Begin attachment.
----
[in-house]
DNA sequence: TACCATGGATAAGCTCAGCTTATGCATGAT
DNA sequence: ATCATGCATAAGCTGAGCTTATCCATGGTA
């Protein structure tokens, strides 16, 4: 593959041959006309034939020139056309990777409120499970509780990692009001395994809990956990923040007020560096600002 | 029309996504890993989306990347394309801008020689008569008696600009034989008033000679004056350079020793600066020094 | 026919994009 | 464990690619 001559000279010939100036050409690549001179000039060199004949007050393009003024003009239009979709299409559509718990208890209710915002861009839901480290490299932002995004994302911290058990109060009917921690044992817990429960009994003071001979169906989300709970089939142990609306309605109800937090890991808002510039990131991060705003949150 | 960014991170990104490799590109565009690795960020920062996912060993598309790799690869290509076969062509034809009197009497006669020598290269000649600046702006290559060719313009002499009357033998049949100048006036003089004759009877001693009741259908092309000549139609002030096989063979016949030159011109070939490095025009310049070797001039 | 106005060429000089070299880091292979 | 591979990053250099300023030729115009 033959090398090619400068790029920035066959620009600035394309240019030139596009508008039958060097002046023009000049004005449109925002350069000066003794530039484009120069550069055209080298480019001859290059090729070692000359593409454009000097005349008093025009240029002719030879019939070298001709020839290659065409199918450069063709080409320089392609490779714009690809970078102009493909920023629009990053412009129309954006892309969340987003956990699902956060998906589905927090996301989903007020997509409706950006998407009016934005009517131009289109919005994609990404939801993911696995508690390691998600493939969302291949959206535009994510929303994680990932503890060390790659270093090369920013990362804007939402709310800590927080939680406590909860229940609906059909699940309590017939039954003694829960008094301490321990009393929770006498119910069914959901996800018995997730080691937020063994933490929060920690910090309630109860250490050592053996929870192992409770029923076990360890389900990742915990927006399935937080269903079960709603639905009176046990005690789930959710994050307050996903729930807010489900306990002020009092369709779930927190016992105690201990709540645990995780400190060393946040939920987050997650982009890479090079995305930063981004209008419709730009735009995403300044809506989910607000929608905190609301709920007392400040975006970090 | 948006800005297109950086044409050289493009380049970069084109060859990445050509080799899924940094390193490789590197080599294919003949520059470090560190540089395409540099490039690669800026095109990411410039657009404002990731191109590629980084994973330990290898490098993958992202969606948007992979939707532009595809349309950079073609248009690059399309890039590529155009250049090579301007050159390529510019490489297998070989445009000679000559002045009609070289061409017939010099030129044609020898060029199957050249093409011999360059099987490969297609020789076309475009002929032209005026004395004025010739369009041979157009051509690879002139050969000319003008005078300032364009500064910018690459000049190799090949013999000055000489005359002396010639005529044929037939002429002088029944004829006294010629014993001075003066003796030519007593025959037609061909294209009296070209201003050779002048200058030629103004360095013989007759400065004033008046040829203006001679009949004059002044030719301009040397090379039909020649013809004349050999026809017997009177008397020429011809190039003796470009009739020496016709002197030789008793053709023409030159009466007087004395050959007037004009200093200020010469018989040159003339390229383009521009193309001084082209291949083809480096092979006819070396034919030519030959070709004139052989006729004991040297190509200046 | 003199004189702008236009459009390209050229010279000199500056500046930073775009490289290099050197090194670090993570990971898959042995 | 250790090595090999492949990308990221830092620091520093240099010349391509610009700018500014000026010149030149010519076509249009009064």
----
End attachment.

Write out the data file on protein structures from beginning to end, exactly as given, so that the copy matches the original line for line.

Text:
[in-house]
DNA sequence: TACCATGGATAAGCTCAGCTTATGCATGAT
DNA sequence: ATCATGCATAAGCTGAGCTTATCCATGGTA
């Protein structure tokens, strides 16, 4: 593959041959006309034939020139056309990777409120499970509780990692009001395994809990956990923040007020560096600002 | 029309996504890993989306990347394309801008020689008569008696600009034989008033000679004056350079020793600066020094 | 026919994009 | 464990690619 001559000279010939100036050409690549001179000039060199004949007050393009003024003009239009979709299409559509718990208890209710915002861009839901480290490299932002995004994302911290058990109060009917921690044992817990429960009994003071001979169906989300709970089939142990609306309605109800937090890991808002510039990131991060705003949150 | 960014991170990104490799590109565009690795960020920062996912060993598309790799690869290509076969062509034809009197009497006669020598290269000649600046702006290559060719313009002499009357033998049949100048006036003089004759009877001693009741259908092309000549139609002030096989063979016949030159011109070939490095025009310049070797001039 | 106005060429000089070299880091292979 | 591979990053250099300023030729115009 033959090398090619400068790029920035066959620009600035394309240019030139596009508008039958060097002046023009000049004005449109925002350069000066003794530039484009120069550069055209080298480019001859290059090729070692000359593409454009000097005349008093025009240029002719030879019939070298001709020839290659065409199918450069063709080409320089392609490779714009690809970078102009493909920023629009990053412009129309954006892309969340987003956990699902956060998906589905927090996301989903007020997509409706950006998407009016934005009517131009289109919005994609990404939801993911696995508690390691998600493939969302291949959206535009994510929303994680990932503890060390790659270093090369920013990362804007939402709310800590927080939680406590909860229940609906059909699940309590017939039954003694829960008094301490321990009393929770006498119910069914959901996800018995997730080691937020063994933490929060920690910090309630109860250490050592053996929870192992409770029923076990360890389900990742915990927006399935937080269903079960709603639905009176046990005690789930959710994050307050996903729930807010489900306990002020009092369709779930927190016992105690201990709540645990995780400190060393946040939920987050997650982009890479090079995305930063981004209008419709730009735009995403300044809506989910607000929608905190609301709920007392400040975006970090 | 948006800005297109950086044409050289493009380049970069084109060859990445050509080799899924940094390193490789590197080599294919003949520059470090560190540089395409540099490039690669800026095109990411410039657009404002990731191109590629980084994973330990290898490098993958992202969606948007992979939707532009595809349309950079073609248009690059399309890039590529155009250049090579301007050159390529510019490489297998070989445009000679000559002045009609070289061409017939010099030129044609020898060029199957050249093409011999360059099987490969297609020789076309475009002929032209005026004395004025010739369009041979157009051509690879002139050969000319003008005078300032364009500064910018690459000049190799090949013999000055000489005359002396010639005529044929037939002429002088029944004829006294010629014993001075003066003796030519007593025959037609061909294209009296070209201003050779002048200058030629103004360095013989007759400065004033008046040829203006001679009949004059002044030719301009040397090379039909020649013809004349050999026809017997009177008397020429011809190039003796470009009739020496016709002197030789008793053709023409030159009466007087004395050959007037004009200093200020010469018989040159003339390229383009521009193309001084082209291949083809480096092979006819070396034919030519030959070709004139052989006729004991040297190509200046 | 003199004189702008236009459009390209050229010279000199500056500046930073775009490289290099050197090194670090993570990971898959042995 | 250790090595090999492949990308990221830092620091520093240099010349391509610009700018500014000026010149030149010519076509249009009064």